Looking back First moonwalk left lasting impression

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moon walk
Astronaut Edwin “Buzz” Aldrin Jr., lunar module pilot of the first lunar landing mission, poses for a photograph on the lunar surface taken by fellow astronaut Apollo 11 commander Neil Armstrong. The Lunar Module (LM) is on the left, and the footprints of the astronauts are clearly visible in the soil of the moon. The 50th anniversary of the moonwalk is July 20.

By Pam Reinig
Register Editor

There are a handful of historically significant experiences that stand above all other events in our shared identity as Americans. These are the moments we always remember. Despite the passage of time, we still respond in great detail when someone asks “Do you remember where you were when. . . .”
This month, we celebrate the 50th anniversary of one such defining moment: The first moonwalk, which took place on July 20, 1969. At 9:30 p.m. CDT, astronauts Neil Armstrong and “Buzz” Aldrin put on their bulky moon suits, wriggled out of a square opening in the lunar module, and backed down a ladder onto the moon’s surface. Back home, 600 million people watched as Armstrong took those first steps and spoke these memorable words: “That’s one small step for man. . .one giant leap for mankind.”

I was a 14-year-old, self-absorbed soon-to-be high school freshman. I was visiting a friend and her parents insisted we joined them in the living room to watch the grainy images beamed back to Earth from a distance of nearly 239,000 miles. I’ll never forget that moment and neither will anyone who shared it. Here are what some area residents remember about that historic evening.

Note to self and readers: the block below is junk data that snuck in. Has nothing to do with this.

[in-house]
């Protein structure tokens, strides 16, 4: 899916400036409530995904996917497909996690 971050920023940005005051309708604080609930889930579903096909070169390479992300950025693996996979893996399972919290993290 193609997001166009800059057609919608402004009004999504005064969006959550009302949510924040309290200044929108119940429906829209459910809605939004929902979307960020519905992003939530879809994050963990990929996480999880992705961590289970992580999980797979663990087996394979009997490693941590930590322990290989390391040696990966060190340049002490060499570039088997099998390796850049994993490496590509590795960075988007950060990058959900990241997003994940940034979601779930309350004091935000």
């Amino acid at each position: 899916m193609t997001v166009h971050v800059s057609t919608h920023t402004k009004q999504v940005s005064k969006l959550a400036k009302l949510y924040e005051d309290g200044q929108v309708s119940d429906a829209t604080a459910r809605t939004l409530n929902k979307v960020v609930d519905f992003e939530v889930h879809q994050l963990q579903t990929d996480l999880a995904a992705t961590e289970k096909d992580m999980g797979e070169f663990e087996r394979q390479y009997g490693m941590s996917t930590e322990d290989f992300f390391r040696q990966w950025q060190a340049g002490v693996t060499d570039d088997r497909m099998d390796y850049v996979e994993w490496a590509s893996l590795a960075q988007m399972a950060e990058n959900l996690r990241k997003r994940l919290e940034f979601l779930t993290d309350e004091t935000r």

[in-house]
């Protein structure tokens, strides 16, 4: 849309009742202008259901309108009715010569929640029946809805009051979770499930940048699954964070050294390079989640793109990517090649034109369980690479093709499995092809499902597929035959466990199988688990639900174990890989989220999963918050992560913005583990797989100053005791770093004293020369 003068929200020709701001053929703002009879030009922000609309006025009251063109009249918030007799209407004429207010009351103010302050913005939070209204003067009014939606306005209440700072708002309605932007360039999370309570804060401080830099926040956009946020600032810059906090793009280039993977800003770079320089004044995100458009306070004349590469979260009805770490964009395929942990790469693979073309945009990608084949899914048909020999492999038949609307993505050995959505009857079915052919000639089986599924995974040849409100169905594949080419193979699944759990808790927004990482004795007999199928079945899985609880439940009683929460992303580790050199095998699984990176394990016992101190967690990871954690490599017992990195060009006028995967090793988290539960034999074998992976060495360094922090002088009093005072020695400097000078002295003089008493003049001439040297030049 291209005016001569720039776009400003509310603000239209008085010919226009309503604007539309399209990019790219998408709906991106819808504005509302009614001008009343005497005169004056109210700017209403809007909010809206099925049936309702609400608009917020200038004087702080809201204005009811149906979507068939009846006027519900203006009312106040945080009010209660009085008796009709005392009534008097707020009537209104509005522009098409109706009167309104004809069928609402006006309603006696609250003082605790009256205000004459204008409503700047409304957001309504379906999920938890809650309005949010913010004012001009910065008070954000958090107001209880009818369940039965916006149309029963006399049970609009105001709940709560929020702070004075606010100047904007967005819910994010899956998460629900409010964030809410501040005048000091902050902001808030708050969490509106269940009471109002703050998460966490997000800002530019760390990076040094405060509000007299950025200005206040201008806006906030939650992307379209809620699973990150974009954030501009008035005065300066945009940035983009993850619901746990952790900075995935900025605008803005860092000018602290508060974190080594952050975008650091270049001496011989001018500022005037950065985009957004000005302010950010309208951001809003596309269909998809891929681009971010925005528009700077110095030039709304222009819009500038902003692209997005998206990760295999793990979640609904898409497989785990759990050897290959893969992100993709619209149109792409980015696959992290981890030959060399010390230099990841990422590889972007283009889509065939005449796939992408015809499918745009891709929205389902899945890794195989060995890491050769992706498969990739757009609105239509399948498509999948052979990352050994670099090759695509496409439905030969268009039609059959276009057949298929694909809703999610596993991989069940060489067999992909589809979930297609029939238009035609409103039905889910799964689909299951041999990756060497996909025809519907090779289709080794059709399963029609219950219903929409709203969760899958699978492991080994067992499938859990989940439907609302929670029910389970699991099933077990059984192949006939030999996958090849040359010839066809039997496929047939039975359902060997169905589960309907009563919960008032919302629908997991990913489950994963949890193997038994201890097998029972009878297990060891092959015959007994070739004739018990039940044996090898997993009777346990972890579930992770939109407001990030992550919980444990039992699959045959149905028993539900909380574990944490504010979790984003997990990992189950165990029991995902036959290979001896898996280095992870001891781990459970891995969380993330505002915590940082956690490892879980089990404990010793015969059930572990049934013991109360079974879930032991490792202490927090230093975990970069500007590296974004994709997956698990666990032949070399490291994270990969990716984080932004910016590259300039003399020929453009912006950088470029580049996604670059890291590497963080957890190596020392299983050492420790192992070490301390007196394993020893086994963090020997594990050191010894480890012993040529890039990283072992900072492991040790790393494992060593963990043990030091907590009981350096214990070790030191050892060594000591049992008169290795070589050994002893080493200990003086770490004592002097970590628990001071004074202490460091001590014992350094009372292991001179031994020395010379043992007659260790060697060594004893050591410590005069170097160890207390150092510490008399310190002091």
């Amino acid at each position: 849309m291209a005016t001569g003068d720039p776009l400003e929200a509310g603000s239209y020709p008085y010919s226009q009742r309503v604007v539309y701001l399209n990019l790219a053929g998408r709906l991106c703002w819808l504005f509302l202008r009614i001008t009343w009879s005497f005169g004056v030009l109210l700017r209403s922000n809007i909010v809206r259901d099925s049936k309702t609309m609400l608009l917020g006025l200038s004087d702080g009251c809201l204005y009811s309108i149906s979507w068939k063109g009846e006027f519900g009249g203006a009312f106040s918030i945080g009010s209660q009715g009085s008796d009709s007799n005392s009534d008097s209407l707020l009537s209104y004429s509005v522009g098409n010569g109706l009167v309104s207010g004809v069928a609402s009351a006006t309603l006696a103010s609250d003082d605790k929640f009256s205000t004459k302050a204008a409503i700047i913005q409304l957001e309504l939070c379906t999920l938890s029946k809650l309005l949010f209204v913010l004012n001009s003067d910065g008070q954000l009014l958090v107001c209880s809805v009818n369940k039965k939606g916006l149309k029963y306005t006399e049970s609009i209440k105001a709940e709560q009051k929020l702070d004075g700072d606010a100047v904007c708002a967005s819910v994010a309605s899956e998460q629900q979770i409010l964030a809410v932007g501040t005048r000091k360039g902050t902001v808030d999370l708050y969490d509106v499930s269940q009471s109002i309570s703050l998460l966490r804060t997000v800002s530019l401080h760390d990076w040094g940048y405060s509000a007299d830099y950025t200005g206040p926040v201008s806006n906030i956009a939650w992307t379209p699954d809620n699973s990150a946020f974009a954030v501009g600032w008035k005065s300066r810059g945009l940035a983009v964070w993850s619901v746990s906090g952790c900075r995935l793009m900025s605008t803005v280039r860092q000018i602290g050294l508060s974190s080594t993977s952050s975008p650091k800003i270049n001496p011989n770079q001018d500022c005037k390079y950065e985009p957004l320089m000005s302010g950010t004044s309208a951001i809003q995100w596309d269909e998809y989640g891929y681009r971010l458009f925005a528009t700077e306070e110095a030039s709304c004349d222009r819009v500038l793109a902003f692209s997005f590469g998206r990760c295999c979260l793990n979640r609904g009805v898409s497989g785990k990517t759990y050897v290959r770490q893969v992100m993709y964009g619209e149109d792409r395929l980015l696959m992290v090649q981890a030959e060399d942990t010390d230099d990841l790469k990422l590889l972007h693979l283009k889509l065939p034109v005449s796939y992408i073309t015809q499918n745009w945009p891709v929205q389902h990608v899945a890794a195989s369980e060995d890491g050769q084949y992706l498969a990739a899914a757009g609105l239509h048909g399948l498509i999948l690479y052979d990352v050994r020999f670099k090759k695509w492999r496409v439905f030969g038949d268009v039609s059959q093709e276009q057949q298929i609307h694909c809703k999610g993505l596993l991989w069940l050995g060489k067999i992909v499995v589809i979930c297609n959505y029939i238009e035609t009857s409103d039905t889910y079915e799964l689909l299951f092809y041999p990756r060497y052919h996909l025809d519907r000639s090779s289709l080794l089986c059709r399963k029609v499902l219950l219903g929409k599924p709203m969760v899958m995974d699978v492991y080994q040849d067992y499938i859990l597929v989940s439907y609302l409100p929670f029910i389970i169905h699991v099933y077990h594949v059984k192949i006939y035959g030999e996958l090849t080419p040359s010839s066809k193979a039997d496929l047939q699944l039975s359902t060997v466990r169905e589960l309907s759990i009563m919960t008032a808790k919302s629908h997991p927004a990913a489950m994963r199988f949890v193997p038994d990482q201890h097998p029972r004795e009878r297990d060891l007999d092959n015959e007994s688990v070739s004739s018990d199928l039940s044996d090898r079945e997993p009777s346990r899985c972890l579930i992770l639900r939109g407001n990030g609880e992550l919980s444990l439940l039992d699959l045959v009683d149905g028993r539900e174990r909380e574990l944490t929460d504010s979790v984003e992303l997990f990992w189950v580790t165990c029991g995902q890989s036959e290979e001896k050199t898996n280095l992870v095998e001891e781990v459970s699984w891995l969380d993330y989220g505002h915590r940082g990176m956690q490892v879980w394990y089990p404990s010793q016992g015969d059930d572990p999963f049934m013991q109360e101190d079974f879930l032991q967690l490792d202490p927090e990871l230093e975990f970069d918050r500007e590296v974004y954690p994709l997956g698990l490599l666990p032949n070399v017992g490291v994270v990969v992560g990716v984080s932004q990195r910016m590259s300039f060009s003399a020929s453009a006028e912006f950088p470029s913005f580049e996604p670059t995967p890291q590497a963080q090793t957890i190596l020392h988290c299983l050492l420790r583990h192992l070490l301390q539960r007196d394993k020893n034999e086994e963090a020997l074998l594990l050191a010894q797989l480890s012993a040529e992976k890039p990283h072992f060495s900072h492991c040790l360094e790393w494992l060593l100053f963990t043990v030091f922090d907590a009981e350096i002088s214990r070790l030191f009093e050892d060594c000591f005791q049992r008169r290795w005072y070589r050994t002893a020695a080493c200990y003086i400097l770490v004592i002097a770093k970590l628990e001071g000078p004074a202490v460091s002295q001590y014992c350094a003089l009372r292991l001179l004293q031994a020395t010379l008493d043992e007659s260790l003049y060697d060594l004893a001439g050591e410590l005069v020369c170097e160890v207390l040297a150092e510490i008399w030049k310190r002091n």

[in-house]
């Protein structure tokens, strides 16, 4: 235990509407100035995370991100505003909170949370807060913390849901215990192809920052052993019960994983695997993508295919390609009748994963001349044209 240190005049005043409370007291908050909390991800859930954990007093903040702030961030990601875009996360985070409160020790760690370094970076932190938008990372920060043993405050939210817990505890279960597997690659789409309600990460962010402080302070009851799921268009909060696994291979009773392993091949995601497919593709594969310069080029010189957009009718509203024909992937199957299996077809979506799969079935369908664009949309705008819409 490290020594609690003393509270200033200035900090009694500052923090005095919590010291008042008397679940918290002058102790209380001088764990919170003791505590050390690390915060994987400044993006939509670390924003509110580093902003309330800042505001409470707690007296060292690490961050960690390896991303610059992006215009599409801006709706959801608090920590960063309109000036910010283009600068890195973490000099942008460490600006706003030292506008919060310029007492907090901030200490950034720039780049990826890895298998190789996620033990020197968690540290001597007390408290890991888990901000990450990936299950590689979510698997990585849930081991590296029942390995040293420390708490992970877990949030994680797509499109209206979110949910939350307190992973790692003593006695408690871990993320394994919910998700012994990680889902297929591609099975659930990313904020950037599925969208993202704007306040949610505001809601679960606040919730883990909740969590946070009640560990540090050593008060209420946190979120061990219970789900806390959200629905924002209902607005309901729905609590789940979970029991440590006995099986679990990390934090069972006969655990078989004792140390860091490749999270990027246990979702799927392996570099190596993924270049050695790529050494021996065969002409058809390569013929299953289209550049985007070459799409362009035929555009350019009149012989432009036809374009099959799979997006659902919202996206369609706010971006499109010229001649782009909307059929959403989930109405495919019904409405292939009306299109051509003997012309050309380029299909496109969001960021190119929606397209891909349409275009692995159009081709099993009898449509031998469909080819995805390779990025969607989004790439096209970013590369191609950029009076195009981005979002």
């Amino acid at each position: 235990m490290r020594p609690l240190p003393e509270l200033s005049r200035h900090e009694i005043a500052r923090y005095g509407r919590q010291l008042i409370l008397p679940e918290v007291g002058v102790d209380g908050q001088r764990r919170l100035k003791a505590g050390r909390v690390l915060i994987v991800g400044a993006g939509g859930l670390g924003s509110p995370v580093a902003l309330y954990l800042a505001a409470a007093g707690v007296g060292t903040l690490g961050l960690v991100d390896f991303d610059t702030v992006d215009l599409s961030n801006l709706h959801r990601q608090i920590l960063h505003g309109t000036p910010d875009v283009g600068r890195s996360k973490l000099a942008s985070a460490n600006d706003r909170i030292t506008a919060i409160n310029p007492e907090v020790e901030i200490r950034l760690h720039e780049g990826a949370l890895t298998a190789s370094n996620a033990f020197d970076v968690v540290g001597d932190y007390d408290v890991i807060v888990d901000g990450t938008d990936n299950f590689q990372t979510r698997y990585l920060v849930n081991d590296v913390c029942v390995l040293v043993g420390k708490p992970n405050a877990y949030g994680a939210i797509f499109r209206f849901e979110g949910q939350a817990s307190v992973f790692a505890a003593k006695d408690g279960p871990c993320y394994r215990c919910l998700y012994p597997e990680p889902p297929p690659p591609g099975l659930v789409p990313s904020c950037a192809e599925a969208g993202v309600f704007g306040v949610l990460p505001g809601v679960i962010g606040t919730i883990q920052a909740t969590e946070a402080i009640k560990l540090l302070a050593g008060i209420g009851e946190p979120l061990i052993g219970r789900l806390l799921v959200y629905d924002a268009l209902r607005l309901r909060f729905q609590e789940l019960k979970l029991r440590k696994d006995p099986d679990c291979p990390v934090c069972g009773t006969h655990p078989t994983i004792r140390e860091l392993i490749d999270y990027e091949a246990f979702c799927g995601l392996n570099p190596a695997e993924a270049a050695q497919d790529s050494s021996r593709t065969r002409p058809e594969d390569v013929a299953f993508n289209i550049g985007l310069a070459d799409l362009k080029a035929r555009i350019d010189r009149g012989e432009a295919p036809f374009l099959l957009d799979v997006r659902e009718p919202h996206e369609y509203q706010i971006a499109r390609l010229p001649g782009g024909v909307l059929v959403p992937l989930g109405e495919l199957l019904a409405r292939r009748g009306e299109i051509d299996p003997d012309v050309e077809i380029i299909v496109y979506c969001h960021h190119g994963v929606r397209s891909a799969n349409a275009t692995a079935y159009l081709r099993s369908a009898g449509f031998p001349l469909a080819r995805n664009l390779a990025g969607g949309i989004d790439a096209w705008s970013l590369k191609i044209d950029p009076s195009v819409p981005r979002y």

Bob Garms,
retired teacher
We were living in Colo, and had just gotten married. I was going to help my wife do the dishes so we could go to her folks house to watch it. We didn’t have a TV. I also remember saying to her “All these dishes for one lousy meal?” That didn’t go over—but the moonwalk was amazing. I often wished it had happened during the school year so more kids would’ve seen it.

Sue Gnagy,
retired teacher
I was in the midst of planning our wedding and getting ready for grad school when our neighbors in Davenport invited me to come to over to their house to watch the moon landing because they had a color TV. I remember feeling so anxious for the astronauts and feeling connected to John (my husband of 50 years) who was in the Army in Georgia since we were viewing the same telecast. We could both go outside, look at the moon and remember this world-changing event together though we were so far apart.

Bob Griffith,
former Register owner
When I was a kid in the 1950s I followed the development of rocketry closely and dreamed of helping build those wonderful machines. I was glued to the television as the astronauts traveled to the moon, touched down and returned. A less enthusiastic friend commented, “What’s the big deal? Buck Rogers has been flying around in space for years?” Much later, Jane and I visited in Florida where we saw and felt the shock waves of a shuttle launch. The next day we toured the Kennedy Space Center and stood next to a Saturn V moon launch vehicle. It was huge. It was humbling. It gave hope.

Ruth Olson,
longtime Elkader resident
I don’t remember exactly how I felt—it was quite a bit ago—but I know we watched it, and we probably felt a great sense of awe. It was an unbelievable thing.

Pat McTaggart,
Register freelance writer